GE will move some work from Erie to Texas, citing production woes; over 100 jobs at risk

Industrials Associated Press

GE Transportation said its Northwestern Pennsylvania location fell behind on its 2015 production schedule during union negotiations and the company now plans move more work Texas, potentially costing over 100 jobs in Erie.

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The company said in a letter that production at its Erie plant fell nearly three weeks behind schedule as union workers bargained for a new four-year contract, the Erie Times-News reports (http://bit.ly/1Rowb9F).

The contract was ratified less than two weeks ago and gave workers hourly raises of $1.40 and $10,000 in lump-sum bonuses. The company said it may look to subcontractors to make up for lost production.

GE Transportation said it plans to move production of 10 Evolution locomotives to its Fort Worth, Texas plant this year and 50 Evolution locomotives to the same plant next year, costing Erie 125 jobs. GE said it's necessary to get the Erie plant's production back on schedule.

The company announced on June 19 that union actions had damaged the Erie plant's viability after a second half-day employee walkout.

Scott Slawson, president of Local 506 of the United Electrical, Radio and Machine Workers of America, which represents about 3,200 company workers in Erie, said Thursday the company's letter doesn't really say anything.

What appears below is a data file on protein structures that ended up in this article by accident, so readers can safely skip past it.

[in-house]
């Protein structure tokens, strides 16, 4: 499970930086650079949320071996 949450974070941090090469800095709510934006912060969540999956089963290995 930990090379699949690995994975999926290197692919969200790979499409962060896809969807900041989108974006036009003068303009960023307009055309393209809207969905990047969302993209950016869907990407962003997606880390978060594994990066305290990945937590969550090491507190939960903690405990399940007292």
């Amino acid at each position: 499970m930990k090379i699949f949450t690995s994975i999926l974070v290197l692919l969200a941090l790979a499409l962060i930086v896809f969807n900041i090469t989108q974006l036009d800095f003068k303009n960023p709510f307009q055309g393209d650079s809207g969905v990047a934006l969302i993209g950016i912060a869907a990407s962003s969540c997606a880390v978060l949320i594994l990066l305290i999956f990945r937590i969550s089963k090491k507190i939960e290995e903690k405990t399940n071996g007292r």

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"It means absolutely nothing to me," he said. "They are not really saying anything. This is the standard GE drama. There is no comment to make on it."

He said GE has failed to supply locomotive parts on time contributing to some of the production delays.

"(The company says) parts are on time 98 percent of the time. But you can't build 98 percent of a locomotive," he said.

It's possible the company could cut 125 positions in Erie without layoffs. The new contract includes a provision that will let up to 500 GE workers around the country take early retirement in 2016.

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Information from: Erie Times-News, http://www.goerie.com

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This story's headlines have been corrected to show some locomotive work, not jobs, are being moved to Texas.

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Information from: Erie Times-News, http://www.goerie.com